In the event that they’d move, America’s older renters are much more likely to rent again than to buy—which could bode well for the rent-heavy senior housing industry. Added to that, the proportion of renters who say they are likely to relocate to a retirement community is greater than the proportion who plan to move in with an adult child.
Among current American renters 55 years old or older who would consider moving, 7 in 10 would plan to rent their next residence, according to a report prepared for Freddie Mac by GfK Public Affairs and Corporate Communications.
The aim of the report, which surveyed 911 renters who are 55 years old or older, was to examine older Americans’ attitudes toward their current and future housing arrangements and to provide thought leadership on the housing-related issues they may experience as they near retirement, or during their retirement years.
The most common moving-related life change that retired respondents had already experienced was moving closer to children, grandchildren or other family members, the survey reveals.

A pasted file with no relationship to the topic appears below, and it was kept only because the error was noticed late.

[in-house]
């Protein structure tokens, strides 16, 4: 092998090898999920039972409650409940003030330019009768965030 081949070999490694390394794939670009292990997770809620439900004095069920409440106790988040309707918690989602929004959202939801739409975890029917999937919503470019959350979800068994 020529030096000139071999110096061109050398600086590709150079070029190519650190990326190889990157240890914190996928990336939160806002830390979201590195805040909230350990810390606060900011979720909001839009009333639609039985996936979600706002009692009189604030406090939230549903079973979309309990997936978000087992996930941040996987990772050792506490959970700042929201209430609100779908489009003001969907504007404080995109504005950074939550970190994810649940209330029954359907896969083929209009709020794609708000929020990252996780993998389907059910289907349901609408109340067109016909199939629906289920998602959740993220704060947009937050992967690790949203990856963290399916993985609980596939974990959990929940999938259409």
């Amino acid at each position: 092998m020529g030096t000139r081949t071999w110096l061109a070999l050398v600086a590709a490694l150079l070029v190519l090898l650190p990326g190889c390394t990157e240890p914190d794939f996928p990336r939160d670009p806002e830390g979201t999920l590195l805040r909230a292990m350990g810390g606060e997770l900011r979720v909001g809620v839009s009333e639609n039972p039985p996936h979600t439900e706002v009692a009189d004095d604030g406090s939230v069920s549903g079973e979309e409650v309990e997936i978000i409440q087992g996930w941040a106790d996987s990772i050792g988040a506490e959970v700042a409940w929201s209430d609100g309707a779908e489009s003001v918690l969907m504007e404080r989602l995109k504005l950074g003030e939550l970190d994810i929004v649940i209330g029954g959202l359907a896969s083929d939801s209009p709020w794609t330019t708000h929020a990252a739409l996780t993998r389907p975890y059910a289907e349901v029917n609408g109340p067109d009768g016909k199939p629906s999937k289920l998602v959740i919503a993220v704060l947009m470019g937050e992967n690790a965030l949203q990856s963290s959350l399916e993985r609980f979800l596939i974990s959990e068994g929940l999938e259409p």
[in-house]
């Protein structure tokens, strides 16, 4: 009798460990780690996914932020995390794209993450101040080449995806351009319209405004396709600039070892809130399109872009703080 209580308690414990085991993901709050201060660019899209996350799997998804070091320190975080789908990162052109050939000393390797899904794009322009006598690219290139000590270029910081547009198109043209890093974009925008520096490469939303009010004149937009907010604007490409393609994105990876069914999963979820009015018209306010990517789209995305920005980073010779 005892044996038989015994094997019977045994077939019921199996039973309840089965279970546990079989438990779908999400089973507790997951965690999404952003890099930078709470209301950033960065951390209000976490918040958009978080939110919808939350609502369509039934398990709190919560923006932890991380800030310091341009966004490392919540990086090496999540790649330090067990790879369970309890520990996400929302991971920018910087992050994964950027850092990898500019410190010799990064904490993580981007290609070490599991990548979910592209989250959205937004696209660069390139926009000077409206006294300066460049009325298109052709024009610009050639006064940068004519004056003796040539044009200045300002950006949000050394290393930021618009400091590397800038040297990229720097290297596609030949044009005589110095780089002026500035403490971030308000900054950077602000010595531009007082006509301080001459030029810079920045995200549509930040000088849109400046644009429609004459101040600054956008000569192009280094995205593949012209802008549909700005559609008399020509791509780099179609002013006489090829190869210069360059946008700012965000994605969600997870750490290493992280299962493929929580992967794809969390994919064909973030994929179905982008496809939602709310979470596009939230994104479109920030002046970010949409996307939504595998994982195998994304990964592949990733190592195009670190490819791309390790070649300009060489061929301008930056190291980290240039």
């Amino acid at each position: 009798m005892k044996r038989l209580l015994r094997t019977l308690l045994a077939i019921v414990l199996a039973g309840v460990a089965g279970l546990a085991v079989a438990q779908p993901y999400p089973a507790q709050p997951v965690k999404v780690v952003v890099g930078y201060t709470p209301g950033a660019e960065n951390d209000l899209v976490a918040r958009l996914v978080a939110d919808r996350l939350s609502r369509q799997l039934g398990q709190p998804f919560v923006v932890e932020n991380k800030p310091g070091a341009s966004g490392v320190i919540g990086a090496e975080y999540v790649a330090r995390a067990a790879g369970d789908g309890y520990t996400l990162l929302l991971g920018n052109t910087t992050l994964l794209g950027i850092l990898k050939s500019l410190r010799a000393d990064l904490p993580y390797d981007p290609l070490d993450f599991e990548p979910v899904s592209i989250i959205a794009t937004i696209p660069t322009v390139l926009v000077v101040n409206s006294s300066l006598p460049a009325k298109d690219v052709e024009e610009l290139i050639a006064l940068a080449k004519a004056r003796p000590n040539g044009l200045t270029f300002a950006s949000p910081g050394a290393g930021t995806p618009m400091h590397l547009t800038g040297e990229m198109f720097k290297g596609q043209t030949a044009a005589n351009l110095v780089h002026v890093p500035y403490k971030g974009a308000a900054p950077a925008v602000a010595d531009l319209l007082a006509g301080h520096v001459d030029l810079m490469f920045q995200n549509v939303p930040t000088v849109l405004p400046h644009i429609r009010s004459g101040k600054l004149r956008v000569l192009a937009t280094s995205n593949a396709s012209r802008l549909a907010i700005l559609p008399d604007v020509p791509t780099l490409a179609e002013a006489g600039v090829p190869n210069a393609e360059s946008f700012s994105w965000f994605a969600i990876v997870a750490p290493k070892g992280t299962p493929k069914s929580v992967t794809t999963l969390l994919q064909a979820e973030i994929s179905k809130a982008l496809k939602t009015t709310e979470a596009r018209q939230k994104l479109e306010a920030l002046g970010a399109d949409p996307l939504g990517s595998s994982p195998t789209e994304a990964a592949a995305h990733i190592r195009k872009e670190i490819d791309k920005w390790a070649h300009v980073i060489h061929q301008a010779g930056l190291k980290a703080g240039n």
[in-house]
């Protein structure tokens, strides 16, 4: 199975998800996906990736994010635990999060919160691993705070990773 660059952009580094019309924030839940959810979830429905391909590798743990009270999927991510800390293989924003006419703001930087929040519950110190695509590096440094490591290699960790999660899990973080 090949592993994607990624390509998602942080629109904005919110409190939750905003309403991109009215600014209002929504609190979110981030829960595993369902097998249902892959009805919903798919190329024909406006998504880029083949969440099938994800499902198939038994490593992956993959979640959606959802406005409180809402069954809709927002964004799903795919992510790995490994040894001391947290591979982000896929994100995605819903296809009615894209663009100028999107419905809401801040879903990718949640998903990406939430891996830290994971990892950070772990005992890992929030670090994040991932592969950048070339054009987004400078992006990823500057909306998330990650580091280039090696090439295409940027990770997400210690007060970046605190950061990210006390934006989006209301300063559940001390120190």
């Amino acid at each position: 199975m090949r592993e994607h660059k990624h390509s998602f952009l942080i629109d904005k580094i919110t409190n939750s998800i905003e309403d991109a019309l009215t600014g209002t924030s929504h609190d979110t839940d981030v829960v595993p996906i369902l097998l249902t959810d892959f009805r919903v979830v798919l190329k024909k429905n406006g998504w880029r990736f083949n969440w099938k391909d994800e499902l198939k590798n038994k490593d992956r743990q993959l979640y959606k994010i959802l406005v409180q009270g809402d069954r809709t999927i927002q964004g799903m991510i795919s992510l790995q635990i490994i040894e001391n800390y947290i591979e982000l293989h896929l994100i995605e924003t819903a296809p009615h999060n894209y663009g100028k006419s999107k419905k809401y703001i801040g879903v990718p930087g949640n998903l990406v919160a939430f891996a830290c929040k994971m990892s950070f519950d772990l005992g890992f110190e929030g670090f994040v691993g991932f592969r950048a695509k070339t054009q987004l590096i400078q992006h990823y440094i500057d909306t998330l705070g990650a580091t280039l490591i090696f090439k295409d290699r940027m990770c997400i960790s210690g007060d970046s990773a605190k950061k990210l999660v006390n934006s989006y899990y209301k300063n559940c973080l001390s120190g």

Among respondents who have yet to retire, the most frequent housing-related item that all types of renters predict will happen when they retire is that they will live in their current residence for the remainder of their lives. Multifamily renters were the most likely group surveyed to say they’ll probably move into a retirement community.
Just less than half—44%—of silent generation multifamily renters plan to live in their current residences for the rest of their lives, while only 24% of “younger boomers” plan to age in place. Forty percent of Asian Americans and 18% of Hispanics surveyed said they plan to move in with an adult child.
When it comes to where to move next, affordability is the top factor that influenced respondents’ decisions, followed by retirement amenities and the promise of less maintenance.
Of those respondents who said they plan to move within the next four years, most said they will probably continue to rent.
Written by Mary Kate Nelson